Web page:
First ever Dialogic OD Conference in Vancouver BC last week

Dialogic OD opening comments

The first ever dialogic organizational development conference was last week in Vancouver BC at Simon Fraser University. The opening remarks were taped from an interview with Edgar Schein which framed the day beautifully. We had numerous opportunities to engage with others at the conference and the ongoing conversations were a high point for the event.

It was striking that we had 125 participants from around the world, all dedicated to developing an organizational development practice that fits the reality of our times, one framed by complexity, uncertainty, and ambiguity. Old OD practices of diagnosis and command and control, simply are not effective in taping into the wealth of knowledge and experience necessary to pivot in a dynamic world. This is where the emerging practice of dialogic OD have the opportunity to truly make a difference in engaging the minds of people who can and will change our world.

Meeting friends and colleagues was another benefit to being at the conference. It is not easy to stay in touch with so much going on and the conference provided the setting where reconnecting with old friends and connecting with new friends was possible.

More information about dialogic OD can be found on my research page. I would welcome a conversation with anyone interested in the field and would be glad to work with organizations interested in moving away from change consulting based on old rigid models of command and control and move to those based on dialogic OD helping organizations thrive in complexity, ambiguity, and uncertainty. Reach out to Dr. Inman at or call him at 425-954-7256.

New Dialogic OD article published in OD Practitioner

Inman, J. L., & Thompson, T. A. (2013). Using dialogue then deliberation to transform a warring leadership team. OD Practitioner, 45,  35-40. ODP-V45,No1-Inman & Thompson

This article provides a case study for a dialogic OD intervention.

Calling a focus on social systems the softer side of management is in error…

Although the article from Fast Company, The Perils of Ignoring the Softer Side of Management,  is right on target, I do not like the implication that is softer. We in organizations have to become world class both in work and in social systems to thrive in complexity, uncertainty, and ambiguity. We simply must get away from this terminology as its implication is that soft is somehow weaker than hard. And how do we reconsile that women run companies out perform men run companies? Are they softer? Not at all. Women simply are as competent in work as men and far out perform men in social systems. See my About Practice page to explore this further.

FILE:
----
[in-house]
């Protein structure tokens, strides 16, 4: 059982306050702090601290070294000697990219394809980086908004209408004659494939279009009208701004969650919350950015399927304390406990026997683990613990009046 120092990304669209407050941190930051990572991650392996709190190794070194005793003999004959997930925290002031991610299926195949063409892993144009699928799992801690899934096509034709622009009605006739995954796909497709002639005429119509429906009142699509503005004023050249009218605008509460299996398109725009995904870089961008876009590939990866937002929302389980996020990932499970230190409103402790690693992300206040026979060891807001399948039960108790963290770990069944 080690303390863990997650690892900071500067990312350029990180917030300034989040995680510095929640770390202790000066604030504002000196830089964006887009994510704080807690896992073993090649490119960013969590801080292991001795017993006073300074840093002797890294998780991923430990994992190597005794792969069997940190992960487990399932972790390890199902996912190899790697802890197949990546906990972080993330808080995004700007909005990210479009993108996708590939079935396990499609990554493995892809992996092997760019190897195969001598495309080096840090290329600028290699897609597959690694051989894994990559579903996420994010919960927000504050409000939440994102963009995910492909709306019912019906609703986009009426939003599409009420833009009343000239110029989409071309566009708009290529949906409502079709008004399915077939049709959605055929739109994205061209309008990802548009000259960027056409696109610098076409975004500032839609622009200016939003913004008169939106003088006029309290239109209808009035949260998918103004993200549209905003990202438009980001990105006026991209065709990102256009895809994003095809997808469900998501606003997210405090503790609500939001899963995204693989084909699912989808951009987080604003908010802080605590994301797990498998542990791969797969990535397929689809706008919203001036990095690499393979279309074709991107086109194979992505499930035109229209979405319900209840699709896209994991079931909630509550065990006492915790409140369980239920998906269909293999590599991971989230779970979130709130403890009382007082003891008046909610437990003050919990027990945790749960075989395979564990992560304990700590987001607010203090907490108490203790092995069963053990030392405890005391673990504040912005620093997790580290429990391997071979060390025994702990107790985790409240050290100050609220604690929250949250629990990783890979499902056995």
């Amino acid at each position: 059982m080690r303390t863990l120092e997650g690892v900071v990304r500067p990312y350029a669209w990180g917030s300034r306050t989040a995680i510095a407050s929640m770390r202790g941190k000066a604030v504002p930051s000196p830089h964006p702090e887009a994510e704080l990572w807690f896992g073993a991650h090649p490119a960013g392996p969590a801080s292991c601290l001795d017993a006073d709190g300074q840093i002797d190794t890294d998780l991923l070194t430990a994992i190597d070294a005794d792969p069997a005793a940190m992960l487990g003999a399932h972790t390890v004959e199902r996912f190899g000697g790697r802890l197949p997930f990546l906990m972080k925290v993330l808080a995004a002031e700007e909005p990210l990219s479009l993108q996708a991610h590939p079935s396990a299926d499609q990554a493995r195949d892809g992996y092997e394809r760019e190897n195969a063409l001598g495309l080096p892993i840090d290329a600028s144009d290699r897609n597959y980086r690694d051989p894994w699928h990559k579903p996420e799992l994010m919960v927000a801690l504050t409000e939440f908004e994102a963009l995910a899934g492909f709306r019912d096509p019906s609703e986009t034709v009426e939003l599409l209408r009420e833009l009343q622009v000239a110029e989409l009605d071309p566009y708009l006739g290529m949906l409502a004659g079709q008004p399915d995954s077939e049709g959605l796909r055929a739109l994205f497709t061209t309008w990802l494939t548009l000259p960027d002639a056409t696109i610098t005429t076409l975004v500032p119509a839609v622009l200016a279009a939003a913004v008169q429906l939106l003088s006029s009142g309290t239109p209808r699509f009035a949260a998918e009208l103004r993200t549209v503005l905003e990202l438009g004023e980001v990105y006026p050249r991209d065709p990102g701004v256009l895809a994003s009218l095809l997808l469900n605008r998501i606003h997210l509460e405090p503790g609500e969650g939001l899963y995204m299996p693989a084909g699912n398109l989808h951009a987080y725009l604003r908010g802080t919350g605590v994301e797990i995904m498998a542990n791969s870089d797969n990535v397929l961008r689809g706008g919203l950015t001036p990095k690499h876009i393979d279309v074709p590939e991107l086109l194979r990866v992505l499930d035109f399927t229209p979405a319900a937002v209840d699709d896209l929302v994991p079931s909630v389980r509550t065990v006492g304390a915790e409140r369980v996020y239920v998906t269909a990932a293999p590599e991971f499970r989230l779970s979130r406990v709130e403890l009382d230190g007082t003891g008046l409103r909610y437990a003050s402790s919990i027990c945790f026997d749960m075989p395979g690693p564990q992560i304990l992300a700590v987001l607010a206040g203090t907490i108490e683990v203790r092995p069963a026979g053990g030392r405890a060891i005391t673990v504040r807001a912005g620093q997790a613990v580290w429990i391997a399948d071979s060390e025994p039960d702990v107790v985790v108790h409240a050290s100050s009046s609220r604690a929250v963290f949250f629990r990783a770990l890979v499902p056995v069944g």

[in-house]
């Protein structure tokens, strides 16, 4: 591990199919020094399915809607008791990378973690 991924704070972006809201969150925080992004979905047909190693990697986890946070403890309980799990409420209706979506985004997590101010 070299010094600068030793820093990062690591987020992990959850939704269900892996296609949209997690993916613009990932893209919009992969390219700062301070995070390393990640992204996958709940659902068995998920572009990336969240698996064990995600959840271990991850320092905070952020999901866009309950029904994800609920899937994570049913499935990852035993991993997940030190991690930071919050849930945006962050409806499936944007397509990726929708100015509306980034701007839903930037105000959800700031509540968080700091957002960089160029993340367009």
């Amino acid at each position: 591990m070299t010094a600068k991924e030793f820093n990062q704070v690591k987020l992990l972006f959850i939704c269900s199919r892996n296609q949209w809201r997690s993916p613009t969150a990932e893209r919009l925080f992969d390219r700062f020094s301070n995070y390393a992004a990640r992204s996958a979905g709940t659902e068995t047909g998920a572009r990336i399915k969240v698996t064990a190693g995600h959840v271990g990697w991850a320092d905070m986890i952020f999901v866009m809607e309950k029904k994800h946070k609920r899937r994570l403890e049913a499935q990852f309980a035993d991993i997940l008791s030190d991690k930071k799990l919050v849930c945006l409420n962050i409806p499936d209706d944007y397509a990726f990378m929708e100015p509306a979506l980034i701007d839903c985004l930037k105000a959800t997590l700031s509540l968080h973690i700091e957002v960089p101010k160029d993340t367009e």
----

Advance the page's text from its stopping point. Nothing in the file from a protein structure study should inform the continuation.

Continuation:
The new site for John Inman Dialogue is live!

It has been a long time coming, particularly waiting on my decision to build out my business presence. A special thank you to Mayuri Reddy for her help in getting this done. I will be active in writing on topics that engage to transform the world. Here are my social sites for anyone who wishes to connect.


A post to a question on LinkedIn: Do people expect too much from the organisations in which they work?

Here is what I wrote in response to the question above:

Mary, you have hit a hot button for me on this.

Even though humans create performance, I often hear mangers talk about the humans on their teams as production machines, there to produce outcomes regardless of how they feel. If our team members come to us broken and damaged by the communities within which they have developed, and they do, why would we argue that it is inconvenient or not our role to create interactions that help them heal and become productive and healthy members of our enterprises? This is similar to managers that continuously attack team members as lazy or non-committed. I often hear, “I come to work and do not need to be rewarded and nurtured, therefore why should I do it for others?” My simple answer is because that is what you get paid to do as a leader. I see this attitude as a lack of accountability. I can hear it now, “The reason that I have poor performance, high attrition, high absenteeism, poor relations with my team members is because they have no work ethic and are not committed like I am. If recruiting would just hire quality team members I could be successful”